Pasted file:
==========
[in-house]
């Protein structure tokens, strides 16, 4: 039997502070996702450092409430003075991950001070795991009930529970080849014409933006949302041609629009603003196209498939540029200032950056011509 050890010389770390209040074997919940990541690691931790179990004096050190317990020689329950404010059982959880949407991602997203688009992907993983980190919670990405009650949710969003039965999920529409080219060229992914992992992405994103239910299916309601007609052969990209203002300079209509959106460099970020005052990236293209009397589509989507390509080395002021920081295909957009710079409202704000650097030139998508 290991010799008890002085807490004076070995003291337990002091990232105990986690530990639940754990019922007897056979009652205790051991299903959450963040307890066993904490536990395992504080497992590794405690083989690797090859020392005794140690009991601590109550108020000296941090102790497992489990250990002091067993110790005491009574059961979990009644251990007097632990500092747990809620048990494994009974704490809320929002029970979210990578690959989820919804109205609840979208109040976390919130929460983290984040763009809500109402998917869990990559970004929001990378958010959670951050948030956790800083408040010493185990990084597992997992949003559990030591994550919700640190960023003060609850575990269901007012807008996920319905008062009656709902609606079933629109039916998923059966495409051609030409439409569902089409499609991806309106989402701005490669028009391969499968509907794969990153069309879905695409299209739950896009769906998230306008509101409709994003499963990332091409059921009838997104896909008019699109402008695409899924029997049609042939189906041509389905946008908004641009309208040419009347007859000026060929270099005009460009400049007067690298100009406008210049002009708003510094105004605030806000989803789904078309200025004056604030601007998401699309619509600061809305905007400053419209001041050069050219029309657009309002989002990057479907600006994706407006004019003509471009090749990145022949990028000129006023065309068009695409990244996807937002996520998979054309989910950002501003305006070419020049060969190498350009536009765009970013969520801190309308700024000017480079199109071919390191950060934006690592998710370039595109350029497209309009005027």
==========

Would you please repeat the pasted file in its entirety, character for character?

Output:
[in-house]
């Protein structure tokens, strides 16, 4: 039997502070996702450092409430003075991950001070795991009930529970080849014409933006949302041609629009603003196209498939540029200032950056011509 050890010389770390209040074997919940990541690691931790179990004096050190317990020689329950404010059982959880949407991602997203688009992907993983980190919670990405009650949710969003039965999920529409080219060229992914992992992405994103239910299916309601007609052969990209203002300079209509959106460099970020005052990236293209009397589509989507390509080395002021920081295909957009710079409202704000650097030139998508 290991010799008890002085807490004076070995003291337990002091990232105990986690530990639940754990019922007897056979009652205790051991299903959450963040307890066993904490536990395992504080497992590794405690083989690797090859020392005794140690009991601590109550108020000296941090102790497992489990250990002091067993110790005491009574059961979990009644251990007097632990500092747990809620048990494994009974704490809320929002029970979210990578690959989820919804109205609840979208109040976390919130929460983290984040763009809500109402998917869990990559970004929001990378958010959670951050948030956790800083408040010493185990990084597992997992949003559990030591994550919700640190960023003060609850575990269901007012807008996920319905008062009656709902609606079933629109039916998923059966495409051609030409439409569902089409499609991806309106989402701005490669028009391969499968509907794969990153069309879905695409299209739950896009769906998230306008509101409709994003499963990332091409059921009838997104896909008019699109402008695409899924029997049609042939189906041509389905946008908004641009309208040419009347007859000026060929270099005009460009400049007067690298100009406008210049002009708003510094105004605030806000989803789904078309200025004056604030601007998401699309619509600061809305905007400053419209001041050069050219029309657009309002989002990057479907600006994706407006004019003509471009090749990145022949990028000129006023065309068009695409990244996807937002996520998979054309989910950002501003305006070419020049060969190498350009536009765009970013969520801190309308700024000017480079199109071919390191950060934006690592998710370039595109350029497209309009005027």